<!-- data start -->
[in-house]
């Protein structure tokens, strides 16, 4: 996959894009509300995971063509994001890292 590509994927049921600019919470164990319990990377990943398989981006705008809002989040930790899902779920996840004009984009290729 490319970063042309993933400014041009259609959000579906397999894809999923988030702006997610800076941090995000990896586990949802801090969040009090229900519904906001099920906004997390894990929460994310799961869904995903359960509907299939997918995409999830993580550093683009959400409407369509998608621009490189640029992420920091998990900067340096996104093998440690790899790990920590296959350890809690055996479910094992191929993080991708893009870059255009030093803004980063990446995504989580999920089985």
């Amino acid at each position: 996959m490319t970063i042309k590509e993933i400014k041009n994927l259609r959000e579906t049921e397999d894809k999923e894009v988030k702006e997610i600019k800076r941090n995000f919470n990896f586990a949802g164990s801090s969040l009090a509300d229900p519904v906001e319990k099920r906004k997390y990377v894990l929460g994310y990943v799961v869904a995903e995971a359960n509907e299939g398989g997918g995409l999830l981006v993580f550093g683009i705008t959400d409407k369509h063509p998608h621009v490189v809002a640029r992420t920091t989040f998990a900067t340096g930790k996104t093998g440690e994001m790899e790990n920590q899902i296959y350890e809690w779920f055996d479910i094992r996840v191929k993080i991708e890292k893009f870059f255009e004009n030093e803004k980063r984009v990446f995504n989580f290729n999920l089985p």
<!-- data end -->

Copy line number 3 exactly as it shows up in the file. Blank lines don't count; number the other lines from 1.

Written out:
């Amino acid at each position: 996959m490319t970063i042309k590509e993933i400014k041009n994927l259609r959000e579906t049921e397999d894809k999923e894009v988030k702006e997610i600019k800076r941090n995000f919470n990896f586990a949802g164990s801090s969040l009090a509300d229900p519904v906001e319990k099920r906004k997390y990377v894990l929460g994310y990943v799961v869904a995903e995971a359960n509907e299939g398989g997918g995409l999830l981006v993580f550093g683009i705008t959400d409407k369509h063509p998608h621009v490189v809002a640029r992420t920091t989040f998990a900067t340096g930790k996104t093998g440690e994001m790899e790990n920590q899902i296959y350890e809690w779920f055996d479910i094992r996840v191929k993080i991708e890292k893009f870059f255009e004009n030093e803004k980063r984009v990446f995504n989580f290729n999920l089985p």